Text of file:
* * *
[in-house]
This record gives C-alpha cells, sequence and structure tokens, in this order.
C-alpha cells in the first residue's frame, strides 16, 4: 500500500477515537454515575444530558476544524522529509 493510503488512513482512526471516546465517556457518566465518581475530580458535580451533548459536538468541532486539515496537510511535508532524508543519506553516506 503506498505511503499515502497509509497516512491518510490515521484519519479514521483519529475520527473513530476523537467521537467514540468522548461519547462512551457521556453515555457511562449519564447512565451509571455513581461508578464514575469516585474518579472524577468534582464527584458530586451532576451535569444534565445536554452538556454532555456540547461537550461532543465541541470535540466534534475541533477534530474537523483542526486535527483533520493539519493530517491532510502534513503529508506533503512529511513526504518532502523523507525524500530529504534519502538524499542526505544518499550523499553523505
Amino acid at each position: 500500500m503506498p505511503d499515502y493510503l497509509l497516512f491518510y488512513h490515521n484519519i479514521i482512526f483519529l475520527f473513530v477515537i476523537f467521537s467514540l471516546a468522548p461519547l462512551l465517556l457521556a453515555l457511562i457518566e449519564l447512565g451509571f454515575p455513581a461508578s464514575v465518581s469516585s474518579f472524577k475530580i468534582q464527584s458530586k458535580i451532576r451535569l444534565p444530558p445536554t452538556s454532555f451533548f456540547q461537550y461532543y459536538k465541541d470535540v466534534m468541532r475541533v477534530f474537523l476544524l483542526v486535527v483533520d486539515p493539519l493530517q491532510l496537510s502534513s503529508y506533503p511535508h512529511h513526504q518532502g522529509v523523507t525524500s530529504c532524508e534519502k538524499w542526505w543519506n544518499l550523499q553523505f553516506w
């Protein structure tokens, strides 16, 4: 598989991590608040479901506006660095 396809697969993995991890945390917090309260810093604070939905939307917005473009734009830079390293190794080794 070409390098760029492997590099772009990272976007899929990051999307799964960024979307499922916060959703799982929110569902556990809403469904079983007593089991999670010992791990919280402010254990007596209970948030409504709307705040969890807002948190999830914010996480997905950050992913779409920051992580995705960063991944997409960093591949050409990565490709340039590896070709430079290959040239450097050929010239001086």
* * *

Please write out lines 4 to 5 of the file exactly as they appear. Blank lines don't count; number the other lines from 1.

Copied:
Amino acid at each position: 500500500m503506498p505511503d499515502y493510503l497509509l497516512f491518510y488512513h490515521n484519519i479514521i482512526f483519529l475520527f473513530v477515537i476523537f467521537s467514540l471516546a468522548p461519547l462512551l465517556l457521556a453515555l457511562i457518566e449519564l447512565g451509571f454515575p455513581a461508578s464514575v465518581s469516585s474518579f472524577k475530580i468534582q464527584s458530586k458535580i451532576r451535569l444534565p444530558p445536554t452538556s454532555f451533548f456540547q461537550y461532543y459536538k465541541d470535540v466534534m468541532r475541533v477534530f474537523l476544524l483542526v486535527v483533520d486539515p493539519l493530517q491532510l496537510s502534513s503529508y506533503p511535508h512529511h513526504q518532502g522529509v523523507t525524500s530529504c532524508e534519502k538524499w542526505w543519506n544518499l550523499q553523505f553516506w
């Protein structure tokens, strides 16, 4: 598989991590608040479901506006660095 396809697969993995991890945390917090309260810093604070939905939307917005473009734009830079390293190794080794 070409390098760029492997590099772009990272976007899929990051999307799964960024979307499922916060959703799982929110569902556990809403469904079983007593089991999670010992791990919280402010254990007596209970948030409504709307705040969890807002948190999830914010996480997905950050992913779409920051992580995705960063991944997409960093591949050409990565490709340039590896070709430079290959040239450097050929010239001086």